It is unlikely that TTIP negotiations over GI protection will result in an outcome that either side finds satisfactory. While European negotiators may be obligated to pursue some sort of deal on the issue, their efforts would be better directed elsewhere. It is worth remembering that the United States is not demanding that the European Union allow the sale of products labeled Kraft Parmesan Cheese or California Champagne in Europe. With other achievable trade goals on the line, a live and let live attitude toward GI protection would benefit both parties.
1 Adam Behsudi, “U.S. to Europe: Don’t Move My Cheese,” Politico, June 20, 2015, http://www.politico.com/story/2015/07/us-to-europe-dont-move-my-cheese-120387.2 “EU Trade Commissioner Expects Italian Cheese Exporters to Benefit from Lower Tariffs, Strong GI Protections in TTIP” Cheese Reporter, June 26, 2015, http://npaper-wehaa.com/cheese-reporter/2015/06/s3/#?article=2545800.
3 “EU TTIP Proposal on GIs Pushes Other Routes over Trademark Protection” Inside U.S. Trade, February 6, 2015, http://insidetrade.com/inside-us-trade/eu-ttip-proposal-gis-pushes-other-routes-over-trademark-protection.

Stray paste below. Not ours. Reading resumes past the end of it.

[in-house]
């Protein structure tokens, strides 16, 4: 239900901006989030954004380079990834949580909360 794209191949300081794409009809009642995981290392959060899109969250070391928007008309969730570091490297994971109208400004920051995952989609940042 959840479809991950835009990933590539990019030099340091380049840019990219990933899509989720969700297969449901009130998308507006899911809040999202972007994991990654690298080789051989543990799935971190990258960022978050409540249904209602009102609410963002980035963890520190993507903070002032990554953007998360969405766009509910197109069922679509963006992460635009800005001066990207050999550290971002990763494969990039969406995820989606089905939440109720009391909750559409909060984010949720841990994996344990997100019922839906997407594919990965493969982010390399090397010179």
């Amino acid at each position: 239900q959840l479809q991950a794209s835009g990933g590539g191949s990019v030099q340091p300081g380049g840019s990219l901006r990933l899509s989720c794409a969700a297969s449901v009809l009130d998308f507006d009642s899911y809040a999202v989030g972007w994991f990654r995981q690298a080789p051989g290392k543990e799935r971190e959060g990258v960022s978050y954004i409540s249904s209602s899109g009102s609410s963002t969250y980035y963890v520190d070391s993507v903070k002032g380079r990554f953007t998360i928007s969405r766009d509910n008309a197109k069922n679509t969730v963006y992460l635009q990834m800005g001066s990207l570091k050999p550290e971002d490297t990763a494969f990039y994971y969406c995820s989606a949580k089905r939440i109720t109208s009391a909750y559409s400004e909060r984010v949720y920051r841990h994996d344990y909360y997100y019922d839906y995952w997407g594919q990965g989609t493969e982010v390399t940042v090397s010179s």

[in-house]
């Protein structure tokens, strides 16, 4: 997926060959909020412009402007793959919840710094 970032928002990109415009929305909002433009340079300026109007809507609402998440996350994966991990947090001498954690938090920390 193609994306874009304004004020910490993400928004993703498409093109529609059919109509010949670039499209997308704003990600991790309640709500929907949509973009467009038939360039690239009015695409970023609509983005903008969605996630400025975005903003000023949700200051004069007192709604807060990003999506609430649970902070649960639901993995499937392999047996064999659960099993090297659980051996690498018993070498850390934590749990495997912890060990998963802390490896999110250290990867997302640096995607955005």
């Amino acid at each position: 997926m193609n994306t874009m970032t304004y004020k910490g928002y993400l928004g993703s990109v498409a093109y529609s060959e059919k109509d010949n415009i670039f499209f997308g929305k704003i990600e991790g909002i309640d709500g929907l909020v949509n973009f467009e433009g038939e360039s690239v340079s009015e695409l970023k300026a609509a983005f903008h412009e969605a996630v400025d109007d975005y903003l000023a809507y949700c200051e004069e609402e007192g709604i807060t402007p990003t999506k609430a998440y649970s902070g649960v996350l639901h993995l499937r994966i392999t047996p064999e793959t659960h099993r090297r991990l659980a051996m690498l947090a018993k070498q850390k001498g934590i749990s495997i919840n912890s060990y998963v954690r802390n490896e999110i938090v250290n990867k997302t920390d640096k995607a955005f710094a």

4 Marina Koren, “The True Meaning of Mayonnaise” The Atlantic, August 25, 2015, http://www.theatlantic.com/national/archive/2015/08/the-true-meaning-of-mayonnaise/402286/.
5 Comprehensive Economic and Trade Agreement, Chapter 22, Article 7.6.1 www.international.gc.ca/trade-agreements-accords-commerciaux/agr-acc/ceta-aecg/text-texte/22.aspx
6 See Renée Johnson, “The U.S. Wine Industry and Selected Trade Issues with the European Union” Congressional Research Service, July 24, 2014.
The opinions expressed here are solely those of the author and do not necessarily reflect the views of the Cato Institute. This essay was prepared as part of a special Cato online forum on The Economics, Geopolitics, and Architecture of the Transatlantic Trade and Investment Partnership.